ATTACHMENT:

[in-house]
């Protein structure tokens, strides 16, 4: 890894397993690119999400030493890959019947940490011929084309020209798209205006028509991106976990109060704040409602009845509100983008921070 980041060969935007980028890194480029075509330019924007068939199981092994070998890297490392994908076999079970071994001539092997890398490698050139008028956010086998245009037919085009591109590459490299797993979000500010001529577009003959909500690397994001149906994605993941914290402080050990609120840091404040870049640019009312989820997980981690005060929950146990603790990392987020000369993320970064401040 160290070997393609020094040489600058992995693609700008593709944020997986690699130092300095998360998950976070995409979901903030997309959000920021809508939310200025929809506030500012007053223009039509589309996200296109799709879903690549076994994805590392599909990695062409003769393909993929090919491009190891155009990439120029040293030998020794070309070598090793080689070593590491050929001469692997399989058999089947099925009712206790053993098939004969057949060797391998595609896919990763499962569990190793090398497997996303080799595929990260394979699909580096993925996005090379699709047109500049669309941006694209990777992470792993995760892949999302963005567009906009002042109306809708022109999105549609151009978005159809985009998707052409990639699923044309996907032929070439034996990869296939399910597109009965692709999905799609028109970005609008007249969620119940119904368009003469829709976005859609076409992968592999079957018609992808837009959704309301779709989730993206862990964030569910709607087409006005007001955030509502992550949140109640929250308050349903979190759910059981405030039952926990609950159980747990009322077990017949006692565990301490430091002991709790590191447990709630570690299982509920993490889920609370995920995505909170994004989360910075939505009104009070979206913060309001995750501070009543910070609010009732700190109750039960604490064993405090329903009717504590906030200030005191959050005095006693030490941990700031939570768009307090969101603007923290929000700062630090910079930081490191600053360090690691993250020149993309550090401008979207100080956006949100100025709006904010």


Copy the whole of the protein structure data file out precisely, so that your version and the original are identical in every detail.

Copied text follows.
[in-house]
């Protein structure tokens, strides 16, 4: 890894397993690119999400030493890959019947940490011929084309020209798209205006028509991106976990109060704040409602009845509100983008921070 980041060969935007980028890194480029075509330019924007068939199981092994070998890297490392994908076999079970071994001539092997890398490698050139008028956010086998245009037919085009591109590459490299797993979000500010001529577009003959909500690397994001149906994605993941914290402080050990609120840091404040870049640019009312989820997980981690005060929950146990603790990392987020000369993320970064401040 160290070997393609020094040489600058992995693609700008593709944020997986690699130092300095998360998950976070995409979901903030997309959000920021809508939310200025929809506030500012007053223009039509589309996200296109799709879903690549076994994805590392599909990695062409003769393909993929090919491009190891155009990439120029040293030998020794070309070598090793080689070593590491050929001469692997399989058999089947099925009712206790053993098939004969057949060797391998595609896919990763499962569990190793090398497997996303080799595929990260394979699909580096993925996005090379699709047109500049669309941006694209990777992470792993995760892949999302963005567009906009002042109306809708022109999105549609151009978005159809985009998707052409990639699923044309996907032929070439034996990869296939399910597109009965692709999905799609028109970005609008007249969620119940119904368009003469829709976005859609076409992968592999079957018609992808837009959704309301779709989730993206862990964030569910709607087409006005007001955030509502992550949140109640929250308050349903979190759910059981405030039952926990609950159980747990009322077990017949006692565990301490430091002991709790590191447990709630570690299982509920993490889920609370995920995505909170994004989360910075939505009104009070979206913060309001995750501070009543910070609010009732700190109750039960604490064993405090329903009717504590906030200030005191959050005095006693030490941990700031939570768009307090969101603007923290929000700062630090910079930081490191600053360090690691993250020149993309550090401008979207100080956006949100100025709006904010």